For Singaporeans turning 55 years old every year, this is an exciting milestone because it marks the first time we can withdraw from our CPF in cash (not just using it for our housing repayments). The CPF Retirement Sum is an important number we need to keep track of as it determines how much we can withdraw from our CPF accounts.
For Singaporeans turning 55 years old in 2021, this is $93,000 for the Basic Retirement Sum (BRS), $186,000 for the Full Retirement Sum (FRS) and $279,000 for the Enhanced Retirement Sum (ERS).
So why are there 3 Retirement Sums and why do they increase every year?
CPF Retirement Sum Only Kicks In At Age 55
When CPF members – Singaporeans and Permanent Residents (PRs) – turn 55 years old, a Retirement Account (RA) will be created for us. The monies from our Ordinary Account (OA) and Special Account (SA) will be used to fund our RA, capped at the Full Retirement Sum (FRS). The amount in our RA will continue to earn interest until it is put into the CPF Life Scheme when we turn 65 years old. Our RA savings is used to determine our CPF Life monthly payment and our CPF balances.
To ensure that Singaporeans are saving adequately for retirement, CPF has set 3 amounts that we should meet to be prepared for retirement: Basic Retirement Sum, Full Retirement Sum and Enhanced Retirement Sum.
Thus, the Retirement Sums are threshold targets and they do not determine our actual CPF Life payouts nor the savings in our Retirement Account.
Basic Retirement Sum
For most Singaporeans, the greatest asset we own is our property (and it is also the asset that we spent most of our CPF monies on). CPF recognises this and we can opt to pledge a property that we own and set aside only the Basic Retirement Sum (BRS) or half of the FRS.
By pledging our property, we can withdraw more from our CPF accounts. We can withdraw any amount that is above the BRS that comes from our mandatory contributions. Our Retirement Sum Topping Up Scheme (RSTU) contributions are excluded and do not count towards our BRS. For examples of how this is calculated, you can read our article on how much you can withdraw at age 55.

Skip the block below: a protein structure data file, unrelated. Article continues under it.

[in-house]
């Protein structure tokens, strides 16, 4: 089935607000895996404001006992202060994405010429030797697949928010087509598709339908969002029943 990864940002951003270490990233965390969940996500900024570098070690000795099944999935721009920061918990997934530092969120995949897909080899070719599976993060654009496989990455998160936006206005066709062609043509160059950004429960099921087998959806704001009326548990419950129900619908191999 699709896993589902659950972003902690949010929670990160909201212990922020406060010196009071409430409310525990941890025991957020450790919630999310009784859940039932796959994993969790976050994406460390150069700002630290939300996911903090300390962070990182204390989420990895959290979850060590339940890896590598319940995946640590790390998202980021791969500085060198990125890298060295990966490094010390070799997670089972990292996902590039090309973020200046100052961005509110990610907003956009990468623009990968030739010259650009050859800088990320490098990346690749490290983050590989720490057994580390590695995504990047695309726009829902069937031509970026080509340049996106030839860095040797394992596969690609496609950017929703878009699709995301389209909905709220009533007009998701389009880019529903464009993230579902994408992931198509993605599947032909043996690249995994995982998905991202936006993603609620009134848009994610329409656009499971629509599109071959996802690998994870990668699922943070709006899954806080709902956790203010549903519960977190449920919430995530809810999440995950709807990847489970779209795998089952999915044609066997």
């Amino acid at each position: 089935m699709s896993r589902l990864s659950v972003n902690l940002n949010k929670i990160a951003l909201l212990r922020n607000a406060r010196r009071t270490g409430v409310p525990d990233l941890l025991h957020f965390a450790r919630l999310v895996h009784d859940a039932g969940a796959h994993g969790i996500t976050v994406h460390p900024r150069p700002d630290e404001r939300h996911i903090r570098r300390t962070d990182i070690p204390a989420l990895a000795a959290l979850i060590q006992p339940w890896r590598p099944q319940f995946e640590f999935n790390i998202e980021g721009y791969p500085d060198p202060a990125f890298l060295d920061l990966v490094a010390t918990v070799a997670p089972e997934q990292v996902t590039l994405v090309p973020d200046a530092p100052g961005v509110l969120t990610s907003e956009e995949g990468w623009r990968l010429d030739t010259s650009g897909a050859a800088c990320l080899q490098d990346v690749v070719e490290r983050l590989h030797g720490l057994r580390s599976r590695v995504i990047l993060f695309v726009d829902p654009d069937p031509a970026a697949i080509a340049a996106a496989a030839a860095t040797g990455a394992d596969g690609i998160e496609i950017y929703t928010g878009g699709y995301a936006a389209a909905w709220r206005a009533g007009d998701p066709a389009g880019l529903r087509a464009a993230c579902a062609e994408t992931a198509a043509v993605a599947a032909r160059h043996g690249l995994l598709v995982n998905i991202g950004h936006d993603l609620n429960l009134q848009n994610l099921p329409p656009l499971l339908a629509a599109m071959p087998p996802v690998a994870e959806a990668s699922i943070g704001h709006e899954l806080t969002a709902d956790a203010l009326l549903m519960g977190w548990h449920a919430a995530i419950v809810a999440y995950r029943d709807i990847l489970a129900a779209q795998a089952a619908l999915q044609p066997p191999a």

The downside of the BRS is that being half the amount of the FRS, our eventual CPF Life monthly payouts are also correspondingly halved. Assuming that we choose not to sell or downsize our property, we may have to adapt to a less comfortable retirement lifestyle.
Full Retirement Sum (FRS)
The Full Retirement Sum (FRS) is meant to safeguard our retirement and is the maximum amount that would be transferred to our RA at age 55 and the maximum we can top up our SA before the age of 55.
Once we have met the FRS, we are able to withdraw more than $5,000 from our CPF at 55. We can withdraw any amount that is above the FRS.
For example, if we have accumulated $200,000 in our CPF (across all the accounts) at age 55 and the FRS for our cohort is $186,000, we can withdraw up to $14,000 ($200,000 – $186,000).
Enhanced Retirement Sum (ERS)
The Enhanced Retirement (ERS) is a little different from the BRS and FRS as it represents the upper limit of what we can top up our Retirement Account (RA) and the upper limit of our CPF Life payouts. We can only top-up our RA to the ERS after we turn 55.
The ERS is set at 3 times of the BRS and the CPF Life payouts are correspondingly much larger. For those of us who have excess funds that we intend for our retirement, putting the monies into our RA to meet the ERS has its merits.
The Retirement Sum Increases Every Year
Unlike the Basic Healthcare Sum which is announced every year, CPF has a schedule of Retirement Sum for Singaporeans turning 55 years old every year. This is to help us better plan for retirement. For those turning 55 from 2017 to 2022, the BRS increases by about 3% every year. This is to cater for long-term inflation and improvements in the standard of living. Correspondingly, the FRS and ERS are set at two times and three times the BRS respectively.
The increase of about 3% was determined at the recommendation of the CPF Advisory Panel in 2016. The panel examined the historical long-term rates of several indices, including the All Items (or headline) inflation and Core Inflation. According to the report, lower-middle retiree household expenditure grew at an average of about 5% annually over the past ten years.
While the Retirement Sum may seem restrictive, they actually represent certain retirement milestones. With the FRS, we can expect a monthly income through CPF Life payouts to provide for an adequate (if not luxurious) retirement lifestyle. With the BRS, we may have to consider downsizing our property to fund our retirement. With the ERS, we most likely can live off our CPF Life payouts comfortably.
Regardless, the monies in our CPF account can be any amount and we should adjust our retirement expectations accordingly if we fall short of the Retirement Sums.
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